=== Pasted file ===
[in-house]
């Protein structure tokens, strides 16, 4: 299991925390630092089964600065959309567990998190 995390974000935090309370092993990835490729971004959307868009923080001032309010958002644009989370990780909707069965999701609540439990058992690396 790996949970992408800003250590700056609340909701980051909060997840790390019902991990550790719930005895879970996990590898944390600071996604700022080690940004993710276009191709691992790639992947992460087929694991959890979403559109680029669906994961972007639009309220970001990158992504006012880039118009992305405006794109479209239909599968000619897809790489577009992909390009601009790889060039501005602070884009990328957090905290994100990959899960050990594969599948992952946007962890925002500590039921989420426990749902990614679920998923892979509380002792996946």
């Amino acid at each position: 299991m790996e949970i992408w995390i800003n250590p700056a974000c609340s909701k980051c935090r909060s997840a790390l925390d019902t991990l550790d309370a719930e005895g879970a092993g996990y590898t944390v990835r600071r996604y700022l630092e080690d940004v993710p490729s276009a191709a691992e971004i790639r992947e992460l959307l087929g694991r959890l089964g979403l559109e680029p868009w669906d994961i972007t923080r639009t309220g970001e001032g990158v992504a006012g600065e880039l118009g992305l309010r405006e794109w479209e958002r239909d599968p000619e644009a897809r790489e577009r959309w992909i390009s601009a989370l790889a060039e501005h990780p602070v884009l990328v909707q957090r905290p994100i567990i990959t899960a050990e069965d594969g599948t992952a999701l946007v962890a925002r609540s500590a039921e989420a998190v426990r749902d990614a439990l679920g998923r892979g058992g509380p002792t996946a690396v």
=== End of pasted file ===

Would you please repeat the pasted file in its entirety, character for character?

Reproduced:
[in-house]
């Protein structure tokens, strides 16, 4: 299991925390630092089964600065959309567990998190 995390974000935090309370092993990835490729971004959307868009923080001032309010958002644009989370990780909707069965999701609540439990058992690396 790996949970992408800003250590700056609340909701980051909060997840790390019902991990550790719930005895879970996990590898944390600071996604700022080690940004993710276009191709691992790639992947992460087929694991959890979403559109680029669906994961972007639009309220970001990158992504006012880039118009992305405006794109479209239909599968000619897809790489577009992909390009601009790889060039501005602070884009990328957090905290994100990959899960050990594969599948992952946007962890925002500590039921989420426990749902990614679920998923892979509380002792996946």
């Amino acid at each position: 299991m790996e949970i992408w995390i800003n250590p700056a974000c609340s909701k980051c935090r909060s997840a790390l925390d019902t991990l550790d309370a719930e005895g879970a092993g996990y590898t944390v990835r600071r996604y700022l630092e080690d940004v993710p490729s276009a191709a691992e971004i790639r992947e992460l959307l087929g694991r959890l089964g979403l559109e680029p868009w669906d994961i972007t923080r639009t309220g970001e001032g990158v992504a006012g600065e880039l118009g992305l309010r405006e794109w479209e958002r239909d599968p000619e644009a897809r790489e577009r959309w992909i390009s601009a989370l790889a060039e501005h990780p602070v884009l990328v909707q957090r905290p994100i567990i990959t899960a050990e069965d594969g599948t992952a999701l946007v962890a925002r609540s500590a039921e989420a998190v426990r749902d990614a439990l679920g998923r892979g058992g509380p002792t996946a690396v």